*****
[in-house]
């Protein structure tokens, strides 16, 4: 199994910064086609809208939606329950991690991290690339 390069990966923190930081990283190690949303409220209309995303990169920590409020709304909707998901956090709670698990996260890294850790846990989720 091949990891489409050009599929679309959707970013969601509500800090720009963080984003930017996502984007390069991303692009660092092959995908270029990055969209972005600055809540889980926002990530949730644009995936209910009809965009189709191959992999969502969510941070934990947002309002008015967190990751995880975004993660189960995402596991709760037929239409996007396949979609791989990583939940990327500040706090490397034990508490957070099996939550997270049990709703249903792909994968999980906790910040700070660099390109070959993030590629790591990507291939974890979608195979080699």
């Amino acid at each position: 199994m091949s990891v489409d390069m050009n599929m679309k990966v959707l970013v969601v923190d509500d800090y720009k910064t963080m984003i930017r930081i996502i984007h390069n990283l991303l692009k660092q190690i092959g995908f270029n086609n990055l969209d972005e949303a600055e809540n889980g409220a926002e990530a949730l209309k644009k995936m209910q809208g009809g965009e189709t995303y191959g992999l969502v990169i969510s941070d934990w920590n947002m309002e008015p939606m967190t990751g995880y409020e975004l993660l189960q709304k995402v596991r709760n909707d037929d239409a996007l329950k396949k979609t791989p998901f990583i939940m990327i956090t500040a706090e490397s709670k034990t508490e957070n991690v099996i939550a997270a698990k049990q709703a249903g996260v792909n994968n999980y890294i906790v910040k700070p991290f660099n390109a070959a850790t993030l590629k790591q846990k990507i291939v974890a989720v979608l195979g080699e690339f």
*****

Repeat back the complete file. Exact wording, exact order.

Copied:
[in-house]
């Protein structure tokens, strides 16, 4: 199994910064086609809208939606329950991690991290690339 390069990966923190930081990283190690949303409220209309995303990169920590409020709304909707998901956090709670698990996260890294850790846990989720 091949990891489409050009599929679309959707970013969601509500800090720009963080984003930017996502984007390069991303692009660092092959995908270029990055969209972005600055809540889980926002990530949730644009995936209910009809965009189709191959992999969502969510941070934990947002309002008015967190990751995880975004993660189960995402596991709760037929239409996007396949979609791989990583939940990327500040706090490397034990508490957070099996939550997270049990709703249903792909994968999980906790910040700070660099390109070959993030590629790591990507291939974890979608195979080699």
């Amino acid at each position: 199994m091949s990891v489409d390069m050009n599929m679309k990966v959707l970013v969601v923190d509500d800090y720009k910064t963080m984003i930017r930081i996502i984007h390069n990283l991303l692009k660092q190690i092959g995908f270029n086609n990055l969209d972005e949303a600055e809540n889980g409220a926002e990530a949730l209309k644009k995936m209910q809208g009809g965009e189709t995303y191959g992999l969502v990169i969510s941070d934990w920590n947002m309002e008015p939606m967190t990751g995880y409020e975004l993660l189960q709304k995402v596991r709760n909707d037929d239409a996007l329950k396949k979609t791989p998901f990583i939940m990327i956090t500040a706090e490397s709670k034990t508490e957070n991690v099996i939550a997270a698990k049990q709703a249903g996260v792909n994968n999980y890294i906790v910040k700070p991290f660099n390109a070959a850790t993030l590629k790591q846990k990507i291939v974890a989720v979608l195979g080699e690339f």